I've ordered a PCB to be manufactured, I now need to solder some resistors and transistor to the board.

enter image description here

The transistor is a 2N3904 and it's place on the board is Q1. As can be seen the pins are aligned in triangular arrangement with the middle leg offset. Is this a special type of transistor because all of the components for this part which I have found online appear to have the legs in a straight line. Or is it simply a case of bending the legs to make them fit.

Apologies if this is a dumb newbie question :)


3 Answers 3


The only dumb question is the unasked one

You just bend the pins to make them fit ;)

It's actually possible to get the transistors with the legs pre-bent, but if you're only making one or two boards, of course there's no point to bother with that.

It's actually going to be much easier to solder the pins with them spread out like this. While having a footprint with them 'straight', they end up very very close together and can be tricky for a rookie solderer to do w/o bridging solder between pins.

The "ideal" method of bending would be to grasp all 3 pins with tweezers at the point they enter the plastic body, and hold tight, then use your fingers to bend them to fit. The reason you would want to do this, if you don't hold the pin-to-plastic junction still, you can crack the plastic. Unlikely but does happen. Same goes for the resistors on your board too. Let the metal pin take all the bending stress, not the component body.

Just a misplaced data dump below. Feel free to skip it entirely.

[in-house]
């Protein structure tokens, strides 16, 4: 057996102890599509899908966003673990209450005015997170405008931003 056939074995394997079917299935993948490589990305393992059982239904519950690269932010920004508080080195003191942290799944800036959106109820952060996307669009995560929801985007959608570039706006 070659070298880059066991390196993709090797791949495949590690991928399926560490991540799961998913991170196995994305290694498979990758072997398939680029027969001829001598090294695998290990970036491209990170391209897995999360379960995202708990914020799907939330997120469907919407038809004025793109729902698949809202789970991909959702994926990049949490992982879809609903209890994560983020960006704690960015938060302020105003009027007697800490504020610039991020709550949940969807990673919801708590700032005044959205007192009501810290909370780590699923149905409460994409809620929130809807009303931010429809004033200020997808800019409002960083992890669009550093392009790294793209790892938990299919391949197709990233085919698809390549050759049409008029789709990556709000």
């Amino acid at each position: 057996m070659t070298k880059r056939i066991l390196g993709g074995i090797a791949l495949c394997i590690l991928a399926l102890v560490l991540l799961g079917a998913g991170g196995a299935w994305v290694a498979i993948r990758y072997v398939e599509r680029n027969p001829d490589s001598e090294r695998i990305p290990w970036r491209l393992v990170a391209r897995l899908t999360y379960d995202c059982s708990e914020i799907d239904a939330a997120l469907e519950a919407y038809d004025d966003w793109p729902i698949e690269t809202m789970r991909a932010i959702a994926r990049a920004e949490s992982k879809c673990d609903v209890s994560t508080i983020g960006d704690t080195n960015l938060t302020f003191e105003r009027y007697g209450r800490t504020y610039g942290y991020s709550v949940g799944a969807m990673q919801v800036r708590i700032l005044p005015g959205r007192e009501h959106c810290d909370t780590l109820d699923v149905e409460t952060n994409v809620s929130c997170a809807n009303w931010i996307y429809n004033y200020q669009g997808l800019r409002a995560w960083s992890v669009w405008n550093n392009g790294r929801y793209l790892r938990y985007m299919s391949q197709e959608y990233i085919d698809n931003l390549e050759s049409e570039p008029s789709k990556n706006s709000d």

• 3
    \$\begingroup\$ Appreciate the additional tips, and good point about being easier to solder, I need all the help I can get :) \$\endgroup\$
    – Alan A
    May 4, 2023 at 13:53
  • \$\begingroup\$ I've also seen transistors with the legs pre-spread-out to a 0.1" pitch (or whichever one is the standard) \$\endgroup\$ May 5, 2023 at 2:20
  • \$\begingroup\$ I can still remember when you could get a job as a lead bender. Full time work bending leads to resistors, transistors, etc. to be fitted into PCBs later. \$\endgroup\$ May 5, 2023 at 14:26

In terms of what you need to do, the answer from Kyle B says it all.

I just wanted to give some additional background context and mention that there are many package styles for transistors, and some of them so have the pins arranged in a triangle (matching the holes shown on your PCB image).

transistor styles

These are some examples of the offset pin style. These are NOT the same transistor as your part and you should not switch what parts you are using; I just found random examples of other parts that show the other styles.

metal case with offset pins

https://mou.sr/3LB3dTF https://www.mouser.com/ProductDetail/Central-Semiconductor/2N2270-PBFREE?qs=u16ybLDytRb1HLZnB7wW3w%3D%3D https://www.componentsinfo.com/wp-content/uploads/2021/12/2n2222-metal-can-transistor-pinout-2.gif

These may be less common, and they often have a metal casing instead of plastic.


You'll need to bend the centre pin to fit, or alternatively bend all the pins half as much. As an aside, your PCB screenshot doesn't appear to have any holes. Please make sure you've generated a drill file and passed it on to the fab you're using, otherwise you'll have a bad time.


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